Ms Angela Eagle

I thank the Prime Minister for her generosity in giving way. With all due respect to her she has come to the House today, after suffering a very, very large defeat indeed, with the same lines and she is making the same assertions as she was making before the vote—it is as if the vote never happened. Her Downing Street spokesperson said that any discussions would have to start and proceed from the red lines that she herself established. Does she not realise, in all honesty, that the time has come for her to show some flexibility on those red lines and get us into a genuine discussion rather than just repeating the lines that we have heard for the past five months ad nauseam?

The Prime Minister

What I am doing is setting out what the British people voted for in the referendum in 2016, and it is our duty as a Parliament to deliver on that.

Mr Dhesi rose—

The Prime Minister

Again, I will just make a little progress.

I know that to serve in Government is a unique privilege. The people of this country put their trust in you and, in return, you have the opportunity to make this country a better place for them.

Maggie Throup (Erewash) (Con)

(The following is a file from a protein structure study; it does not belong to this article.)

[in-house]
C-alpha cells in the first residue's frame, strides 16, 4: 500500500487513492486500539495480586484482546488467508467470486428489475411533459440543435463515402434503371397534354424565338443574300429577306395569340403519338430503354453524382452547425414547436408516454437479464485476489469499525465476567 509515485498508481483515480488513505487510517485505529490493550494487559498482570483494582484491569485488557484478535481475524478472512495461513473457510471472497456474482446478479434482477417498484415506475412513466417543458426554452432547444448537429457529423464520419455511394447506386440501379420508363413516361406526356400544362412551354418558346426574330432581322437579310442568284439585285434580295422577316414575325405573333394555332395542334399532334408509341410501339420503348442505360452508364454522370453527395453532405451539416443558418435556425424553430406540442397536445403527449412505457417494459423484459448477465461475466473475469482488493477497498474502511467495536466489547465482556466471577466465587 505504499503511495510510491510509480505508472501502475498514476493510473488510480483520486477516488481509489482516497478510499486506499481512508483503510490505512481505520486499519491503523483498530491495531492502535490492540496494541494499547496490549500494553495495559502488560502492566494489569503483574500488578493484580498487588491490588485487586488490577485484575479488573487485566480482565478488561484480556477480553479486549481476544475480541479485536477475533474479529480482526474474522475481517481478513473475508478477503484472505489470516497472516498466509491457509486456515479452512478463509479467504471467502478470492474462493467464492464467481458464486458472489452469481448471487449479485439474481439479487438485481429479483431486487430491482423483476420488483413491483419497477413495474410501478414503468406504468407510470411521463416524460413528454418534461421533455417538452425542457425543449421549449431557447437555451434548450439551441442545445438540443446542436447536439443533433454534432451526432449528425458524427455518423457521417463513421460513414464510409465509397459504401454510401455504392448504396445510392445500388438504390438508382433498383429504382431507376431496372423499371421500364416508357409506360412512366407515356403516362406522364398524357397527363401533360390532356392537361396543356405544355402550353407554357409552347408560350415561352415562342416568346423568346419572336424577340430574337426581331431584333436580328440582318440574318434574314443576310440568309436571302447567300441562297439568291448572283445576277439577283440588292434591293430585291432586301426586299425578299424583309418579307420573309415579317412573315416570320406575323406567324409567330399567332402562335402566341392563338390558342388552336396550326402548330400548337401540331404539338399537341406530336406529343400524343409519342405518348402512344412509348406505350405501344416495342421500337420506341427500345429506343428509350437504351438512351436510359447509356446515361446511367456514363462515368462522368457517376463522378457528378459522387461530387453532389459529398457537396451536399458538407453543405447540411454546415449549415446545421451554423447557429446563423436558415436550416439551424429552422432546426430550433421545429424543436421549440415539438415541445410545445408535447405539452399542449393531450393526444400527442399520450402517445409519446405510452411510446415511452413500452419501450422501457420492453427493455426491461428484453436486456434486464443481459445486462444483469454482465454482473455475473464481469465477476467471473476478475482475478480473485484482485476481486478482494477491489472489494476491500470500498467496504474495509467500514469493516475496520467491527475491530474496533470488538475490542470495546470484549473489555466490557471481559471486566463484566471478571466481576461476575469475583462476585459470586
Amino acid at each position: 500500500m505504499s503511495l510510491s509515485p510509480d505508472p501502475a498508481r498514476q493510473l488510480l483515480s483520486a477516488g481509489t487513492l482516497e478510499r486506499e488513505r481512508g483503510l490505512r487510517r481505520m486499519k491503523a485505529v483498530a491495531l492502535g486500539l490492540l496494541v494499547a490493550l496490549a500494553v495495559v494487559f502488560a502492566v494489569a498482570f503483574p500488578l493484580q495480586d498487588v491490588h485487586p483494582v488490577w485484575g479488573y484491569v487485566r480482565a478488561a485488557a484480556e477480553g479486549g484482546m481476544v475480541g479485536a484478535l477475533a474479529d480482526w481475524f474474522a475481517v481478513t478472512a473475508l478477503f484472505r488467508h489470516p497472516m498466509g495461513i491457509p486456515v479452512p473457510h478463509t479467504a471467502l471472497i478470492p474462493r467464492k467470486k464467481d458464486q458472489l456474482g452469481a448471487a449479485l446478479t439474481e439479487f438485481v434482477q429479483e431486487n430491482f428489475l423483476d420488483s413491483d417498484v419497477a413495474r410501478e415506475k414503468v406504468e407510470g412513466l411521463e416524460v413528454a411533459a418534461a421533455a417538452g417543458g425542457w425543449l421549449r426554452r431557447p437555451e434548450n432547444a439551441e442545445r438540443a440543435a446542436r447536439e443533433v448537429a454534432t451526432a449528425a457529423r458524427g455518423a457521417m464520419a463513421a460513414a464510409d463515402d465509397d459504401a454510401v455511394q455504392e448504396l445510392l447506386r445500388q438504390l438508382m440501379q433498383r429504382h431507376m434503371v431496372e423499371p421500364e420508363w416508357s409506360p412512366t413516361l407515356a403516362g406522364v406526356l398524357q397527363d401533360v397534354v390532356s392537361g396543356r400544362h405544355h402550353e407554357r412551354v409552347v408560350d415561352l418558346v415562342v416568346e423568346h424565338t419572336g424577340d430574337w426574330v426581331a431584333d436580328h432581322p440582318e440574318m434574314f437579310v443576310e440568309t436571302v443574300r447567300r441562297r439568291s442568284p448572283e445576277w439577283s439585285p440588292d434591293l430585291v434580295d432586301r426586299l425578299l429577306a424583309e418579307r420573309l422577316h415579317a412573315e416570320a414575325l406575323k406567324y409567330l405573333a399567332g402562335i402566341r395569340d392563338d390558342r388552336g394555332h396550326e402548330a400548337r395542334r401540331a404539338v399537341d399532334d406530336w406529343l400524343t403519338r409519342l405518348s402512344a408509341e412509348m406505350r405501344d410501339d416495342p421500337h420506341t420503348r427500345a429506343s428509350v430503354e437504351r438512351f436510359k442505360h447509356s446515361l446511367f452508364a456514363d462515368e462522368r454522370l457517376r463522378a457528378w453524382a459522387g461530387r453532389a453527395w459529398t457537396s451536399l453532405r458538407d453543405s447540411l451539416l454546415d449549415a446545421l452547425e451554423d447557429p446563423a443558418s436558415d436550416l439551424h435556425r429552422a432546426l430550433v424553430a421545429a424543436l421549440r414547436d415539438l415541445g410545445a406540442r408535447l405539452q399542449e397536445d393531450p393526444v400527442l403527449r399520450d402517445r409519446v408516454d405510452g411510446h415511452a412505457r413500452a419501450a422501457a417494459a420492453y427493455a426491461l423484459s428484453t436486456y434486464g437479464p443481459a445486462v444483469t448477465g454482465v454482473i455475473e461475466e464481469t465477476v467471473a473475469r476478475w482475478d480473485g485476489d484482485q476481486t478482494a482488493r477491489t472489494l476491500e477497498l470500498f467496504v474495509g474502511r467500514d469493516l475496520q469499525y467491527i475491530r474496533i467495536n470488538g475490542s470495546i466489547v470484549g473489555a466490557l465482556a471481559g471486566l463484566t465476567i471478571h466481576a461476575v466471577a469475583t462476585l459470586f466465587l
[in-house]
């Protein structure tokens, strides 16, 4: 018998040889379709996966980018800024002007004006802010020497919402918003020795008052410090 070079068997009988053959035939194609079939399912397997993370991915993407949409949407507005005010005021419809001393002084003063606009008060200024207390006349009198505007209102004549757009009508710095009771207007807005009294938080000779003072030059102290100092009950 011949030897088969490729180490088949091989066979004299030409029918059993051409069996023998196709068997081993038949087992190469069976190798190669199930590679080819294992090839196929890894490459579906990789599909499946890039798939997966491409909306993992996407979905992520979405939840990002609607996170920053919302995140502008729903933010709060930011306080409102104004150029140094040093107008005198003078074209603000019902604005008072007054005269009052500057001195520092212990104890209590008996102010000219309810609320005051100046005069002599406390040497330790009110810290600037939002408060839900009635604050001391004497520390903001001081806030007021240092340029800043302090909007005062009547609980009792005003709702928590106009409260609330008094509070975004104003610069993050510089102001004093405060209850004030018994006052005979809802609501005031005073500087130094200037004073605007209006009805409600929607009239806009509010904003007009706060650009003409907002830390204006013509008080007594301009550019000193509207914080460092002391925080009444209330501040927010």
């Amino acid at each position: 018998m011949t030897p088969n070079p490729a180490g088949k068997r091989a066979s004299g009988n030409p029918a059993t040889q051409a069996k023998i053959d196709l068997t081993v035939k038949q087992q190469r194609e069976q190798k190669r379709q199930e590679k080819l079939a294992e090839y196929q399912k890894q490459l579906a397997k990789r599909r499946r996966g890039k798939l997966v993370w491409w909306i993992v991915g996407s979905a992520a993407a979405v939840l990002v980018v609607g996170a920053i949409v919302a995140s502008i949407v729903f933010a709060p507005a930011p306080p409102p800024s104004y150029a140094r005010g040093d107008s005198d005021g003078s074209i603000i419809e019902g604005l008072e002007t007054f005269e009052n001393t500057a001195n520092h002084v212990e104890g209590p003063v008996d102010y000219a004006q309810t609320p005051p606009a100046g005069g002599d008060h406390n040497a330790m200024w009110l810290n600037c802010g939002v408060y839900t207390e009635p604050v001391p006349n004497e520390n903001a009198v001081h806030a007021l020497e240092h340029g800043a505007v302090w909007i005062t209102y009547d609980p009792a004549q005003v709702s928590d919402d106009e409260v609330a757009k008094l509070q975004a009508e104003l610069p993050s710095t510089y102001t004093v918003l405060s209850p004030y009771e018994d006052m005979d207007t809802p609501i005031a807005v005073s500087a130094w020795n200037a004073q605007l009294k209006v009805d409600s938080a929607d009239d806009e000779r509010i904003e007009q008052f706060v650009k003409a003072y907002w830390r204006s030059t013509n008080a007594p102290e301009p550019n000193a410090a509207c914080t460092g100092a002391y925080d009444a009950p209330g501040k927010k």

Will my hon. Friend give way?

The Prime Minister

In a moment.

When I became Prime Minister that is what I pledged to do. Yes, to deliver Brexit, but also to govern on the side of working people, right across the country, for whom life is harder than it should be and to build on the progress that has been made since 2010.

Yvette Cooper (Normanton, Pontefract and Castleford) (Lab)

I thank the Prime Minister for giving way. The problem is that she seems to be talking as if she lost by 30 votes yesterday and not 230. Her refusal even to consider changing any of her red lines, when the EU, the Irish Government and others made it clear that the deal that she got was dependent on those red lines, is making this impossible. May I ask her to clarify this: is she saying that she will rule out, in any circumstances, a customs union?